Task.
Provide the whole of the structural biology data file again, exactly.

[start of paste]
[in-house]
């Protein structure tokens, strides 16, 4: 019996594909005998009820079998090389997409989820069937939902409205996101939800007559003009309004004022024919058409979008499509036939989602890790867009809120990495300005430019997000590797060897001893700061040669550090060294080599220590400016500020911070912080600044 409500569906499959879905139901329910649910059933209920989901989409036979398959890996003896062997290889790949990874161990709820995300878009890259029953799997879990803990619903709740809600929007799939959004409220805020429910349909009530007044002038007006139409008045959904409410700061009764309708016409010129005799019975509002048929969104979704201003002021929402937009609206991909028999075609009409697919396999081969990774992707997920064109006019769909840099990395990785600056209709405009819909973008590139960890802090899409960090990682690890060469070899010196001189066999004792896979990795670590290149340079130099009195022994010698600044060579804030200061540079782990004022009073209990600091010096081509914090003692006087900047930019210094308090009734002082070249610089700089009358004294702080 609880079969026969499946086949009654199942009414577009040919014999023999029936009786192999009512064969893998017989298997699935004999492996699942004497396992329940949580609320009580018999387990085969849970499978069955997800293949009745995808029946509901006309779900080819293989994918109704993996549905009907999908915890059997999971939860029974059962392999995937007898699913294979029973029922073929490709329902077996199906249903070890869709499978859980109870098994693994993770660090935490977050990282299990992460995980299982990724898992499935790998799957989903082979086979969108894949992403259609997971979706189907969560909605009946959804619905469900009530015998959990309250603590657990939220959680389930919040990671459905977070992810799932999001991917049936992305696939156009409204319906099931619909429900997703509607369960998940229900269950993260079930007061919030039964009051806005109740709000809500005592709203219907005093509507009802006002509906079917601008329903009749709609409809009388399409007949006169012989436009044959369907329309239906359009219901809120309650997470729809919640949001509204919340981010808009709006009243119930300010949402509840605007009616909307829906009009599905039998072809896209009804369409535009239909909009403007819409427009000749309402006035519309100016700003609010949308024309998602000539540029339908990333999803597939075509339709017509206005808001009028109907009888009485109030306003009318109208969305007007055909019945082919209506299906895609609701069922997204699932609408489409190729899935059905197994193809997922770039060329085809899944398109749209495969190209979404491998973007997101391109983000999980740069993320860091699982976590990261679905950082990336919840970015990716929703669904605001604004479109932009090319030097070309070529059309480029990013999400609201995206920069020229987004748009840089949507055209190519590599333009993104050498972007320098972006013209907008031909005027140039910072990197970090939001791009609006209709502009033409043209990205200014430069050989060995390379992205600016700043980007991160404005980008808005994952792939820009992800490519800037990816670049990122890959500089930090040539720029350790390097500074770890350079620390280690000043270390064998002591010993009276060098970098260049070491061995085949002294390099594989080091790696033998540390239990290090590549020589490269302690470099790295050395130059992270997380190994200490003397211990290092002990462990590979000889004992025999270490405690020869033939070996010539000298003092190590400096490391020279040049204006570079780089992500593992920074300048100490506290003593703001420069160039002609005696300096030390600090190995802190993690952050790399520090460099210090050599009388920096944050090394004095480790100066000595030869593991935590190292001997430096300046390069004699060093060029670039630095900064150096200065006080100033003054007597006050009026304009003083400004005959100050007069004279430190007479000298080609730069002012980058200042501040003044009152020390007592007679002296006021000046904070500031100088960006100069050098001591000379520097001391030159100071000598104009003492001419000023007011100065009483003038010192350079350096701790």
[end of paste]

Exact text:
[in-house]
């Protein structure tokens, strides 16, 4: 019996594909005998009820079998090389997409989820069937939902409205996101939800007559003009309004004022024919058409979008499509036939989602890790867009809120990495300005430019997000590797060897001893700061040669550090060294080599220590400016500020911070912080600044 409500569906499959879905139901329910649910059933209920989901989409036979398959890996003896062997290889790949990874161990709820995300878009890259029953799997879990803990619903709740809600929007799939959004409220805020429910349909009530007044002038007006139409008045959904409410700061009764309708016409010129005799019975509002048929969104979704201003002021929402937009609206991909028999075609009409697919396999081969990774992707997920064109006019769909840099990395990785600056209709405009819909973008590139960890802090899409960090990682690890060469070899010196001189066999004792896979990795670590290149340079130099009195022994010698600044060579804030200061540079782990004022009073209990600091010096081509914090003692006087900047930019210094308090009734002082070249610089700089009358004294702080 609880079969026969499946086949009654199942009414577009040919014999023999029936009786192999009512064969893998017989298997699935004999492996699942004497396992329940949580609320009580018999387990085969849970499978069955997800293949009745995808029946509901006309779900080819293989994918109704993996549905009907999908915890059997999971939860029974059962392999995937007898699913294979029973029922073929490709329902077996199906249903070890869709499978859980109870098994693994993770660090935490977050990282299990992460995980299982990724898992499935790998799957989903082979086979969108894949992403259609997971979706189907969560909605009946959804619905469900009530015998959990309250603590657990939220959680389930919040990671459905977070992810799932999001991917049936992305696939156009409204319906099931619909429900997703509607369960998940229900269950993260079930007061919030039964009051806005109740709000809500005592709203219907005093509507009802006002509906079917601008329903009749709609409809009388399409007949006169012989436009044959369907329309239906359009219901809120309650997470729809919640949001509204919340981010808009709006009243119930300010949402509840605007009616909307829906009009599905039998072809896209009804369409535009239909909009403007819409427009000749309402006035519309100016700003609010949308024309998602000539540029339908990333999803597939075509339709017509206005808001009028109907009888009485109030306003009318109208969305007007055909019945082919209506299906895609609701069922997204699932609408489409190729899935059905197994193809997922770039060329085809899944398109749209495969190209979404491998973007997101391109983000999980740069993320860091699982976590990261679905950082990336919840970015990716929703669904605001604004479109932009090319030097070309070529059309480029990013999400609201995206920069020229987004748009840089949507055209190519590599333009993104050498972007320098972006013209907008031909005027140039910072990197970090939001791009609006209709502009033409043209990205200014430069050989060995390379992205600016700043980007991160404005980008808005994952792939820009992800490519800037990816670049990122890959500089930090040539720029350790390097500074770890350079620390280690000043270390064998002591010993009276060098970098260049070491061995085949002294390099594989080091790696033998540390239990290090590549020589490269302690470099790295050395130059992270997380190994200490003397211990290092002990462990590979000889004992025999270490405690020869033939070996010539000298003092190590400096490391020279040049204006570079780089992500593992920074300048100490506290003593703001420069160039002609005696300096030390600090190995802190993690952050790399520090460099210090050599009388920096944050090394004095480790100066000595030869593991935590190292001997430096300046390069004699060093060029670039630095900064150096200065006080100033003054007597006050009026304009003083400004005959100050007069004279430190007479000298080609730069002012980058200042501040003044009152020390007592007679002296006021000046904070500031100088960006100069050098001591000379520097001391030159100071000598104009003492001419000023007011100065009483003038010192350079350096701790």